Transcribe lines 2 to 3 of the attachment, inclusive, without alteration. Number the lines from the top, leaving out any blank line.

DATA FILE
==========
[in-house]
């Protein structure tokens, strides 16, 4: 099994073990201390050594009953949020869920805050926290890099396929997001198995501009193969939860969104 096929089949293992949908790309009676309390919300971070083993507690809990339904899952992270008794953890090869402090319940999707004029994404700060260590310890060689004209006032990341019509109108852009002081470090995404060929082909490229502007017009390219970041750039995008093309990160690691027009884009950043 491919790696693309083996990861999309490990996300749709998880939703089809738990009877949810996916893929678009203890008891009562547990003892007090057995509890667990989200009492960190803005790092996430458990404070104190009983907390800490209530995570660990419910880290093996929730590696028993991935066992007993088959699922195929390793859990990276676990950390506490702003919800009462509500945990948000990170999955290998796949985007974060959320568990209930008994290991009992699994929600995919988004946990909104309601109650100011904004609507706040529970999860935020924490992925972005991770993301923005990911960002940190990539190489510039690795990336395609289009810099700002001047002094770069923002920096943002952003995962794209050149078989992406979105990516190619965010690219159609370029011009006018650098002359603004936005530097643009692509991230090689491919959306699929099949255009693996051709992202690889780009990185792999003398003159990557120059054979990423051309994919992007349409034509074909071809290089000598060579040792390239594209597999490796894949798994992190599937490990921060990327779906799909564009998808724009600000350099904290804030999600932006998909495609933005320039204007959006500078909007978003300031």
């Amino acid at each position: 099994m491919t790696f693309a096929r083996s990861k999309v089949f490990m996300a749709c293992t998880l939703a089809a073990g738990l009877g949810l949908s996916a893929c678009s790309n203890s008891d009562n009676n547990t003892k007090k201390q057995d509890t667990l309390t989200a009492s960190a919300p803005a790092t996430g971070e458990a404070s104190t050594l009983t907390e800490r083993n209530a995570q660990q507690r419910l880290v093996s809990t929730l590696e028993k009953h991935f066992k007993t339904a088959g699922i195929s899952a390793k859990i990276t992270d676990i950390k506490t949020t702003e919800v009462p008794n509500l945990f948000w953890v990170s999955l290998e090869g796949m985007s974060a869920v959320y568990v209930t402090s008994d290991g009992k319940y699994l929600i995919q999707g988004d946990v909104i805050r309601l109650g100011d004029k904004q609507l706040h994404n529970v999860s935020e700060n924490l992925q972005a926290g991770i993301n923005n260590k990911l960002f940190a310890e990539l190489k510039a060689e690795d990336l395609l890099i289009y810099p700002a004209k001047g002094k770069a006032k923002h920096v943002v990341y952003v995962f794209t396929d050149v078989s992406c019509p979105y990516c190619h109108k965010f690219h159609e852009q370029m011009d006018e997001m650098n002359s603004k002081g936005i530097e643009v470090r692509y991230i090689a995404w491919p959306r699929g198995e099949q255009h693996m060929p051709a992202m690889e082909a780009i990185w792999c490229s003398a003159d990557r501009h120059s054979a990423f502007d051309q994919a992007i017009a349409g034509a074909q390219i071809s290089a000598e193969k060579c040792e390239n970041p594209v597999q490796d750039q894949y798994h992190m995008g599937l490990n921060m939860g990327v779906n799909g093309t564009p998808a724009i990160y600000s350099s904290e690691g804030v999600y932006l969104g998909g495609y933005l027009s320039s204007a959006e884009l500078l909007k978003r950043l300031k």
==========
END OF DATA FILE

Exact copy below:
């Protein structure tokens, strides 16, 4: 099994073990201390050594009953949020869920805050926290890099396929997001198995501009193969939860969104 096929089949293992949908790309009676309390919300971070083993507690809990339904899952992270008794953890090869402090319940999707004029994404700060260590310890060689004209006032990341019509109108852009002081470090995404060929082909490229502007017009390219970041750039995008093309990160690691027009884009950043 491919790696693309083996990861999309490990996300749709998880939703089809738990009877949810996916893929678009203890008891009562547990003892007090057995509890667990989200009492960190803005790092996430458990404070104190009983907390800490209530995570660990419910880290093996929730590696028993991935066992007993088959699922195929390793859990990276676990950390506490702003919800009462509500945990948000990170999955290998796949985007974060959320568990209930008994290991009992699994929600995919988004946990909104309601109650100011904004609507706040529970999860935020924490992925972005991770993301923005990911960002940190990539190489510039690795990336395609289009810099700002001047002094770069923002920096943002952003995962794209050149078989992406979105990516190619965010690219159609370029011009006018650098002359603004936005530097643009692509991230090689491919959306699929099949255009693996051709992202690889780009990185792999003398003159990557120059054979990423051309994919992007349409034509074909071809290089000598060579040792390239594209597999490796894949798994992190599937490990921060990327779906799909564009998808724009600000350099904290804030999600932006998909495609933005320039204007959006500078909007978003300031």
């Amino acid at each position: 099994m491919t790696f693309a096929r083996s990861k999309v089949f490990m996300a749709c293992t998880l939703a089809a073990g738990l009877g949810l949908s996916a893929c678009s790309n203890s008891d009562n009676n547990t003892k007090k201390q057995d509890t667990l309390t989200a009492s960190a919300p803005a790092t996430g971070e458990a404070s104190t050594l009983t907390e800490r083993n209530a995570q660990q507690r419910l880290v093996s809990t929730l590696e028993k009953h991935f066992k007993t339904a088959g699922i195929s899952a390793k859990i990276t992270d676990i950390k506490t949020t702003e919800v009462p008794n509500l945990f948000w953890v990170s999955l290998e090869g796949m985007s974060a869920v959320y568990v209930t402090s008994d290991g009992k319940y699994l929600i995919q999707g988004d946990v909104i805050r309601l109650g100011d004029k904004q609507l706040h994404n529970v999860s935020e700060n924490l992925q972005a926290g991770i993301n923005n260590k990911l960002f940190a310890e990539l190489k510039a060689e690795d990336l395609l890099i289009y810099p700002a004209k001047g002094k770069a006032k923002h920096v943002v990341y952003v995962f794209t396929d050149v078989s992406c019509p979105y990516c190619h109108k965010f690219h159609e852009q370029m011009d006018e997001m650098n002359s603004k002081g936005i530097e643009v470090r692509y991230i090689a995404w491919p959306r699929g198995e099949q255009h693996m060929p051709a992202m690889e082909a780009i990185w792999c490229s003398a003159d990557r501009h120059s054979a990423f502007d051309q994919a992007i017009a349409g034509a074909q390219i071809s290089a000598e193969k060579c040792e390239n970041p594209v597999q490796d750039q894949y798994h992190m995008g599937l490990n921060m939860g990327v779906n799909g093309t564009p998808a724009i990160y600000s350099s904290e690691g804030v999600y932006l969104g998909g495609y933005l027009s320039s204007a959006e884009l500078l909007k978003r950043l300031k």